Using “Breathing With a Tree” Activities

If you are in an environment where air quality prohibits you from doing this activity, bring a potted tree or large plant indoors to do it.

Because air cannot be seen, it can be difficult for children to understand. Helping them realize how it feels in and on their bodies will make it real to them.

Helping children tune into how their bodies are feeling is a foundational part of this activity and something people of all ages can benefit from. With heightened awareness comes appreciation for and curiosity about the air that surrounds us. This air is a key renewable energy source.

This is a good activity to do on a regular basis. Children will experience it differently depending on weather, mood, and location. Adding plants as air cleaners is a simple activity even very young children can help with. 

Breathing With a Tree (part one)

We are all bathed in air all the time but we don’t think about it much. Let’s go outside and sit near a tree.

Try breathing in and blowing out in deep slow breaths. You are part of a team.

The leaves of trees and plants breathe in what you are breathing out. Plants breathe out (give off) the healthy air that people and animals breathe in.

While you breathe, think about how you and the tree are helping each other. Does it make you smile?

Try this fun way to notice your breath and learn to control it. Try making your body into a Tree Yoga Pose. Stand up straight and lift your arms above your head like you are making a “Y”, reach high into the sky like a tree.

Think about how good your body feels as you are breathing in the clean air from the tree. As you gently, slowly breathe out, you are giving the tree what it needs.

Breathing all the way out is helping you grow strong like the tree.  Now make up your own body pose near your tree partner and practice breathing!

Would you like to draw a picture of yourself in your tree pose? Or…maybe you’d like to draw a picture of your tree partner!

Talk About It

Indoor air quality is often 2-5 times worse than outdoor air quality. Adding plant life to places where you live and play helps produce cleaner, healthier air indoors the way nature does outdoors.

The leaves of plants capture “off gasses” from furnishings, cleaning supplies, and building materials. Two plants per 100 square feet is recommended to improve air quality. Some good plants (or small trees) to consider are lady palm, areca palm, English ivy, golden pathos, and rubber plant, B.C. Wolverton, How to Grow Fresh Air).

Talk with children about how plants or small trees can make the air inside your school fresher and healthier. Ask for their ideas about what kinds of plant(s) or small tree(s) would be good to have at your school.

Once you’ve decided what you’d like to add, bring the potted plant(s) or small tree(s) to your school as “air cleaners!” If possible, involve children in helping to pot the plant or tree. If this is not feasible, then let the children do the watering.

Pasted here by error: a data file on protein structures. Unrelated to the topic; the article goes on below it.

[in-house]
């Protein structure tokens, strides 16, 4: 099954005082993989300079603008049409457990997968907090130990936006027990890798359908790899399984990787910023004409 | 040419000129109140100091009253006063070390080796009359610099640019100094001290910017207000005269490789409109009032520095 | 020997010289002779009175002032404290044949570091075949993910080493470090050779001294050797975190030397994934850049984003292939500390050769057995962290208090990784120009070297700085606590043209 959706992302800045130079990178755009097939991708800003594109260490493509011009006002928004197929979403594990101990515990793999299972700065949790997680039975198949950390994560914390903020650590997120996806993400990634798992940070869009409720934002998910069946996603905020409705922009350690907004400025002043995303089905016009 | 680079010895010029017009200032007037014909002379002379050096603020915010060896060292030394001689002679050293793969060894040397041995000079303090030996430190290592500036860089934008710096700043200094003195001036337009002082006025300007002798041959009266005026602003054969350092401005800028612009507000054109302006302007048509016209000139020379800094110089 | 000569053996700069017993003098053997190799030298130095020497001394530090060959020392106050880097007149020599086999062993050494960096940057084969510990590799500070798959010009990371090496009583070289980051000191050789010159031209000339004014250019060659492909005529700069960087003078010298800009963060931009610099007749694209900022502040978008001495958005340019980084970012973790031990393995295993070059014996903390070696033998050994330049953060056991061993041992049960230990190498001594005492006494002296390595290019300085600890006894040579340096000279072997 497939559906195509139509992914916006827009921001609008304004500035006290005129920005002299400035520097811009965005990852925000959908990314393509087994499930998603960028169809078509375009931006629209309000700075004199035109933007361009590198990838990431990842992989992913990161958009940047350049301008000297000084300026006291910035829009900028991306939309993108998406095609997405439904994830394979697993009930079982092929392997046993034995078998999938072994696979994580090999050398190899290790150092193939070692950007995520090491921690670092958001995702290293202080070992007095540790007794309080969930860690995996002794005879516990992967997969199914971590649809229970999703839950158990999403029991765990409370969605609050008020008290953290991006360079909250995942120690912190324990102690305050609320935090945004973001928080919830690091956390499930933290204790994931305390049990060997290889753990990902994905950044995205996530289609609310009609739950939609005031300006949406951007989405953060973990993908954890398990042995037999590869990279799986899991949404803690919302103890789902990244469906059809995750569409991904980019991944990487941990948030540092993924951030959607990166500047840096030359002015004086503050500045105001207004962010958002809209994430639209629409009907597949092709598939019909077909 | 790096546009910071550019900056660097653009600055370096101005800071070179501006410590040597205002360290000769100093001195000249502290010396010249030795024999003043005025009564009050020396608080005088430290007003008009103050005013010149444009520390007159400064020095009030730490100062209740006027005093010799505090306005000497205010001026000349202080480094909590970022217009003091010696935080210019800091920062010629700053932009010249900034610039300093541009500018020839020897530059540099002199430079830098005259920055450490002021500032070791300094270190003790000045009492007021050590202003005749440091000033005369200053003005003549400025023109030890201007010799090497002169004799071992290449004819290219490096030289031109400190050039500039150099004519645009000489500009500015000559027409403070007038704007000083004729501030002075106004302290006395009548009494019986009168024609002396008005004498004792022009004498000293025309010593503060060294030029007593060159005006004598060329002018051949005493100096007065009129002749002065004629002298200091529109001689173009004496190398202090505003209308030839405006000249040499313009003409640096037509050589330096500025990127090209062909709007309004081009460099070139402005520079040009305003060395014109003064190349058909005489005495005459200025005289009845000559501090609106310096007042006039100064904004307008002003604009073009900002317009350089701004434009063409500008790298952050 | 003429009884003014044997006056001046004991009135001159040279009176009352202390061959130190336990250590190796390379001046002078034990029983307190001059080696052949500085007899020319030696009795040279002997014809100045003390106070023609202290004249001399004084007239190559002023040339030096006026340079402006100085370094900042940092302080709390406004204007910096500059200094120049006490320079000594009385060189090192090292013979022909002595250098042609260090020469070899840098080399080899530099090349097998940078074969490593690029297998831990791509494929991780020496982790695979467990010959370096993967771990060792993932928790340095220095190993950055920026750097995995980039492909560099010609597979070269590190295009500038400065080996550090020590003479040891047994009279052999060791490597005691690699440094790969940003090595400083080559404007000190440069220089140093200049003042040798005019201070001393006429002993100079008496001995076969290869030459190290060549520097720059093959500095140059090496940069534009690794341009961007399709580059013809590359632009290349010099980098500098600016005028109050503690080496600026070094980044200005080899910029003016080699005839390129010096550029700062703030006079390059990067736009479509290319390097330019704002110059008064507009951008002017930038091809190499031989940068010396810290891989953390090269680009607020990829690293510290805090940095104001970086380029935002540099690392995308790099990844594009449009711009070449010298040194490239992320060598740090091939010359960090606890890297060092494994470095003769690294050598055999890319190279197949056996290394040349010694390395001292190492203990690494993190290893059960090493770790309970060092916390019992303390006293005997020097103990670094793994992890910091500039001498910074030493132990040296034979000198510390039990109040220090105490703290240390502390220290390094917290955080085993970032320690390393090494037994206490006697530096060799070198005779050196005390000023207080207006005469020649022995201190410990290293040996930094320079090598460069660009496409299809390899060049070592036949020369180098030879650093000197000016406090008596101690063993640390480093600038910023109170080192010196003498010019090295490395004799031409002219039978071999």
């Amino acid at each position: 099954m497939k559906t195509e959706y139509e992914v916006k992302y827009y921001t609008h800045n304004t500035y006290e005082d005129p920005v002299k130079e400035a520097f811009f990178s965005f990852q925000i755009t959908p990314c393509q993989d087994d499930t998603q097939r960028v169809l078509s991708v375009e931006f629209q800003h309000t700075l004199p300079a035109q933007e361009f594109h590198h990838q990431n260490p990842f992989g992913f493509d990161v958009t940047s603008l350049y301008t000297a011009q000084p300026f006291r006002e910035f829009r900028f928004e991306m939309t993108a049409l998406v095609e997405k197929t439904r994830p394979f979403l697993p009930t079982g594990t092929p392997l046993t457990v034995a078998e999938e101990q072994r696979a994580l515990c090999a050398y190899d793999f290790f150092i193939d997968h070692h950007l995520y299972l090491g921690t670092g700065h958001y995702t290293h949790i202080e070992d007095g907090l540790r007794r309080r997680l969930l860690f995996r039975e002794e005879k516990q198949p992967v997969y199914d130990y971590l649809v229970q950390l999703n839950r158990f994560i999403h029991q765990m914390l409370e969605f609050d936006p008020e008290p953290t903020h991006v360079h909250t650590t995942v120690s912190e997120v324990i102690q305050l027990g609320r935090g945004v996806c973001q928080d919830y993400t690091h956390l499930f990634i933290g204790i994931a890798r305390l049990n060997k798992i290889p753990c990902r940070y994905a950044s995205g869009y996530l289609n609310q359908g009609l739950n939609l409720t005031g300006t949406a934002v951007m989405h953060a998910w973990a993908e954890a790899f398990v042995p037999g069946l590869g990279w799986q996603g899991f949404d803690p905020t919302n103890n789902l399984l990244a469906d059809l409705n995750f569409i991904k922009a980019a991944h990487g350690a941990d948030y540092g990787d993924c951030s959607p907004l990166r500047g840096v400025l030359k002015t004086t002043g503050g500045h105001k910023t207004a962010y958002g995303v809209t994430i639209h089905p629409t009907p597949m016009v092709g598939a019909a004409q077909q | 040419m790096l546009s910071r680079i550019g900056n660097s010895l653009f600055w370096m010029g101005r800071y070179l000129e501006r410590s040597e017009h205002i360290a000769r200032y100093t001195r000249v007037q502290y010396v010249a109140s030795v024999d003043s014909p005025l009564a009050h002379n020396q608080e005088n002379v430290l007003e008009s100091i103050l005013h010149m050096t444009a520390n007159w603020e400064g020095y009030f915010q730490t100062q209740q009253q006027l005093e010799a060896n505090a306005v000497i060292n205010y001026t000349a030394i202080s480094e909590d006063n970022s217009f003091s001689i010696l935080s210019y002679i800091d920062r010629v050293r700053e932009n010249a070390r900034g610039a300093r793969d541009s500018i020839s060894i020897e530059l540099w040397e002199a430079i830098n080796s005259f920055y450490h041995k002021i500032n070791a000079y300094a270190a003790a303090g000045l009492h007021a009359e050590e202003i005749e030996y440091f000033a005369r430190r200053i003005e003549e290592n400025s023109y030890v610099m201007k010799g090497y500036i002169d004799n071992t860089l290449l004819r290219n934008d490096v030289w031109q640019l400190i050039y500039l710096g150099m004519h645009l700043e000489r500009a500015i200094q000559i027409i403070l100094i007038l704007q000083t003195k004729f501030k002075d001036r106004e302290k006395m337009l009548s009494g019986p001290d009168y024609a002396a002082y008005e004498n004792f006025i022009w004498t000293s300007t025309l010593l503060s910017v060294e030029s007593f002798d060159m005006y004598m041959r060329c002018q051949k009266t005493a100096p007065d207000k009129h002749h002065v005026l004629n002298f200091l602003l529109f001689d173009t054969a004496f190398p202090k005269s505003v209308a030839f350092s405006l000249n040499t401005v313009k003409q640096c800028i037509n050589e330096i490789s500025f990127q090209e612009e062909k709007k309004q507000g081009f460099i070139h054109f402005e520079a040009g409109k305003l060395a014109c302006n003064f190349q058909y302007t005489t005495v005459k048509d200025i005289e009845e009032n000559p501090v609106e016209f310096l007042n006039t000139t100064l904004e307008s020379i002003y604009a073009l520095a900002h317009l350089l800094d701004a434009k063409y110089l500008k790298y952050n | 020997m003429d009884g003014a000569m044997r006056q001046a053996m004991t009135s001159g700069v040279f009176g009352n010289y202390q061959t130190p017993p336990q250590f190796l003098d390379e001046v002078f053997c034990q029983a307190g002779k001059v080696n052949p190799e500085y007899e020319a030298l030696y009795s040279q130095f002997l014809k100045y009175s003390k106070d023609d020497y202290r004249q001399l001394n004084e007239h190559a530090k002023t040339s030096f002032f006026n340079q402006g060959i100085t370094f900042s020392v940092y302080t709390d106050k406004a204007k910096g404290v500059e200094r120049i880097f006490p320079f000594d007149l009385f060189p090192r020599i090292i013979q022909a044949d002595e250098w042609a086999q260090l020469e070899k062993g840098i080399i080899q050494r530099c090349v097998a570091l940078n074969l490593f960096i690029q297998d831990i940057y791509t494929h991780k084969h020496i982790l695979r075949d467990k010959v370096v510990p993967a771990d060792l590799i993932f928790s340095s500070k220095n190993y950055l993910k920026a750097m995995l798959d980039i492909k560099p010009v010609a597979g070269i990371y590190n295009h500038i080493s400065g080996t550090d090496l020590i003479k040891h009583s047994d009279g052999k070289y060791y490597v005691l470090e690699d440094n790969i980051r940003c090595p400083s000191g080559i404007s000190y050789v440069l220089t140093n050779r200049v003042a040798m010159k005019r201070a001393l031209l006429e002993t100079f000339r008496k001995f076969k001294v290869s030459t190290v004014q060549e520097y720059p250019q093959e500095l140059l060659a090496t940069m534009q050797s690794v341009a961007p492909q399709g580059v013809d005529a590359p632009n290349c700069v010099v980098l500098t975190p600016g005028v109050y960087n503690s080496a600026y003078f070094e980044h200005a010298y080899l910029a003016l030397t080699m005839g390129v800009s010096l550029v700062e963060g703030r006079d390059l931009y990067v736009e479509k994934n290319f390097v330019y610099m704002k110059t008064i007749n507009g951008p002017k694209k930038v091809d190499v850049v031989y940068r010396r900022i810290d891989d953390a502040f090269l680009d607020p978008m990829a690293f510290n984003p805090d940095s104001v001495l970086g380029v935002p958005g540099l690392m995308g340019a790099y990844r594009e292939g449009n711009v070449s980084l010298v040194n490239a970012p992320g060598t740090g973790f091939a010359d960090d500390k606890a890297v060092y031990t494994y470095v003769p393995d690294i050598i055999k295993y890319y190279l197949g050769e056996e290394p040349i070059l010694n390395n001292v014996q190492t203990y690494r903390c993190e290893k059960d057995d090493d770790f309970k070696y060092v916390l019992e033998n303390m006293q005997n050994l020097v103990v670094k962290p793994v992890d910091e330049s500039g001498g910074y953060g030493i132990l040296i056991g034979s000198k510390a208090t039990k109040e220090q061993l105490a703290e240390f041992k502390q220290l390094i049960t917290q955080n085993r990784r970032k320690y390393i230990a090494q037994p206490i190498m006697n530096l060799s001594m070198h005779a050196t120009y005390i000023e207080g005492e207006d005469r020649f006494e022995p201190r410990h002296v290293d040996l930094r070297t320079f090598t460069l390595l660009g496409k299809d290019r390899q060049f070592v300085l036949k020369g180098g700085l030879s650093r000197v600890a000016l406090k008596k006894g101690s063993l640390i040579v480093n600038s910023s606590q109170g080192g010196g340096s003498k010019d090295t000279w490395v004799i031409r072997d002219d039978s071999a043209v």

Ask for children’s ideas about how you will take care of the plant(s) or tree(s). Many people find that creating a “helper chart” so children can take turns watering is a great way to foster a sense of stewardship.

Poor air quality impacts children even more than adults. Children are more vulnerable because their lungs are still developing and they breathe more air per pound of body weight than adults.

You can help children become more aware of the air around them and how to care for it. Deep breathing and purposeful movement not only helps children learn about air, it also helps them take good care of themselves.

Proper breathing has profound effects on our health. Over 70% of waste by-products are eliminated through our breathing and our skin.

Good breathing supports muscle growth and energy and fully oxygenates our blood. When blood is heavily oxygenated, it is more difficult for virus and bacteria to grow in our body, www.breathaware.com.

Here are two messages to share with children to help them feel good about their actions:

When we take care of trees or plants, they will help take care of you by cleaning the air you breathe!

When you breathe deeply and enjoy the good air that trees help clean, you are making your body healthier!

Fun Facts About Air Quality

The nose plays an important part in our breathing air in and out. Hairs in your nose help to clean the air we breathe as well as warm it. The highest recorded “sneeze speed” is 99 miles per hour!

Each ton (2000 pounds) of recycled paper can save 17 trees, 380 gallons of oil, three cubic yards of landfill space, 4000 kilowatts of energy, and 7000 gallons of water. This represents a 64% energy savings, a 58% water savings, and 60 pounds less of air pollution!

NASA research on indoor plants has found that living plants are so efficient at absorbing contaminants in the air that some will be launched into space as part of the biological life support system aboard future orbiting space stations.

One research study found that 60% of airborne mold in the room vanished just 6 hours after English Ivy was brought in!

*Content of article adapted from worldforumfoundation.org/nature, A toolkit for Early Childhood Programs

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